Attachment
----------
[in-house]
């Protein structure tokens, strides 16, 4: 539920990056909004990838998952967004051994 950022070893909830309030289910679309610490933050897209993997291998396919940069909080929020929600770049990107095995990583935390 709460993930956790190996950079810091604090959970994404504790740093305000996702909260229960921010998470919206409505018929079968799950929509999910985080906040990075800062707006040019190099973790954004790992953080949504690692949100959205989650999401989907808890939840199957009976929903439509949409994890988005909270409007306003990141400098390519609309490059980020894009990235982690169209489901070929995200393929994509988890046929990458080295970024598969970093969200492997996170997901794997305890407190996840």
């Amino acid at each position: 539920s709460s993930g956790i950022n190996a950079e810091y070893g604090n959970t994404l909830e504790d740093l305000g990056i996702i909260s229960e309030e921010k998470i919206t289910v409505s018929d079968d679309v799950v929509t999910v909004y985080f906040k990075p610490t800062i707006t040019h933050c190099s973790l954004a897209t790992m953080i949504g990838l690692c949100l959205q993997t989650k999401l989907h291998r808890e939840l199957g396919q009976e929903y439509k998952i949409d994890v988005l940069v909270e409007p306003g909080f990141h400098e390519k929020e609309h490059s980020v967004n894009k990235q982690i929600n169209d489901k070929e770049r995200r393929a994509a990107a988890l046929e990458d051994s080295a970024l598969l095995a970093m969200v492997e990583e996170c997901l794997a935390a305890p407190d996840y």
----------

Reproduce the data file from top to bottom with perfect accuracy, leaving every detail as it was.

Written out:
[in-house]
């Protein structure tokens, strides 16, 4: 539920990056909004990838998952967004051994 950022070893909830309030289910679309610490933050897209993997291998396919940069909080929020929600770049990107095995990583935390 709460993930956790190996950079810091604090959970994404504790740093305000996702909260229960921010998470919206409505018929079968799950929509999910985080906040990075800062707006040019190099973790954004790992953080949504690692949100959205989650999401989907808890939840199957009976929903439509949409994890988005909270409007306003990141400098390519609309490059980020894009990235982690169209489901070929995200393929994509988890046929990458080295970024598969970093969200492997996170997901794997305890407190996840």
């Amino acid at each position: 539920s709460s993930g956790i950022n190996a950079e810091y070893g604090n959970t994404l909830e504790d740093l305000g990056i996702i909260s229960e309030e921010k998470i919206t289910v409505s018929d079968d679309v799950v929509t999910v909004y985080f906040k990075p610490t800062i707006t040019h933050c190099s973790l954004a897209t790992m953080i949504g990838l690692c949100l959205q993997t989650k999401l989907h291998r808890e939840l199957g396919q009976e929903y439509k998952i949409d994890v988005l940069v909270e409007p306003g909080f990141h400098e390519k929020e609309h490059s980020v967004n894009k990235q982690i929600n169209d489901k070929e770049r995200r393929a994509a990107a988890l046929e990458d051994s080295a970024l598969l095995a970093m969200v492997e990583e996170c997901l794997a935390a305890p407190d996840y």